These fifteen works for piano reveal a composer in his 70s and 80s exploring romanticism, improvisation, and a remarkable range of pianistic sonorities. All but one of these compositions are first recordings.
At the beginning of the 20th century, Leo Ornstein was a radical “ultra-Futurist” composer-pianist who shocked his audiences with clangorous, wild works for piano. At the height of his fame he retired from the stage to devote himself to composing. Over the next seventy years, before his death at the age of 108, Ornstein composed a startling range of piano music.
Born in the Ukraine in 1893, Ornstein emigrated to the Lower East Side of New York in 1907. In his twenties he toured the world as a radical piano virtuoso and his own compositions were compared to Schoenberg and Scriabin. One of his students at the Ornstein School of Music in Philadelphia was another American iconoclast, John Coltrane. Among the most interesting features of Ornstein’s compositional language is that it is not part of any school or movement. It is almost as though it is unrooted in history. Romantic lyricism coexists with complex, polyrhythmic, dissonant, or atonal music, often in the same piece.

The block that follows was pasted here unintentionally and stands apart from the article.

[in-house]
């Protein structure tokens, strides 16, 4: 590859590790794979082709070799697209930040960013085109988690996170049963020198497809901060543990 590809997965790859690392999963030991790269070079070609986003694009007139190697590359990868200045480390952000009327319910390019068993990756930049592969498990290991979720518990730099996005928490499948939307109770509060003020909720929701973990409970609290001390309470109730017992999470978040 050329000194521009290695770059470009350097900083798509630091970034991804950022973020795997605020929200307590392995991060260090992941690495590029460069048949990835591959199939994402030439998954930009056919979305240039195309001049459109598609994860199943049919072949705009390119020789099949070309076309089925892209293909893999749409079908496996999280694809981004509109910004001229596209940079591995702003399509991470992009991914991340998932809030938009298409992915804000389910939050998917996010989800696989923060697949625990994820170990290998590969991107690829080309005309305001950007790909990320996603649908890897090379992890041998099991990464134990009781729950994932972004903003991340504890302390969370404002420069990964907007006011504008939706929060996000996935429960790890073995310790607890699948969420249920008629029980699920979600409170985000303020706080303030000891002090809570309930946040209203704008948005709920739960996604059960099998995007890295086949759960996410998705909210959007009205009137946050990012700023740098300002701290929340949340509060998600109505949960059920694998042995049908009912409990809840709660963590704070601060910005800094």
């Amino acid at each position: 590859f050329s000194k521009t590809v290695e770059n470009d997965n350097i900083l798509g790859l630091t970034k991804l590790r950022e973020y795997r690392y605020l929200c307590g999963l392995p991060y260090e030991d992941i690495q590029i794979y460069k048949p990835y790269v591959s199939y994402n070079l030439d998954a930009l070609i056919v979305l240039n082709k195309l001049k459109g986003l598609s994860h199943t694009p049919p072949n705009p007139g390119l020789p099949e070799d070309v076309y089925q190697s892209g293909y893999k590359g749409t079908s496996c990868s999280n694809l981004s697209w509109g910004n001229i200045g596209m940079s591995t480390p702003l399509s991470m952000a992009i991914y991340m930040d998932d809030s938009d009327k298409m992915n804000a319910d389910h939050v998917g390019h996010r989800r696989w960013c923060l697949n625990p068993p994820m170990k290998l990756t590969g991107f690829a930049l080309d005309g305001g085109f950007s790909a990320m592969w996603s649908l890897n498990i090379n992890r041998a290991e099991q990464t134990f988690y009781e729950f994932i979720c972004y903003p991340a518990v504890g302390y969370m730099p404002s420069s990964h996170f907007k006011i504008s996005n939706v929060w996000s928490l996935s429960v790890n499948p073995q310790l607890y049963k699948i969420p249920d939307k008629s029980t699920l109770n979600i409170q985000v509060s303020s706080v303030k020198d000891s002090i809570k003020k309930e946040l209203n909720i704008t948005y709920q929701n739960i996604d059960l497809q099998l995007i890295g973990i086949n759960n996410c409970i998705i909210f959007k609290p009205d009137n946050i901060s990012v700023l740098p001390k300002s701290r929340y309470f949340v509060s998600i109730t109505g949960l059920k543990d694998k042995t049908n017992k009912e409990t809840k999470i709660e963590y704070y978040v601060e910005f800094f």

The pianist Sarah Cahill has devoted eight years to interpreting Ornstein’s later, unknown compositions, and worked extensively with Severo on the manuscripts. He suggested the selection of pieces for this recording. In 2000, Cahill visited the still lucid 107-year-old Ornstein in Green Bay, Wisconsin. Her playing achieves the spontaneity of improvisation yet remains faithful to the written note.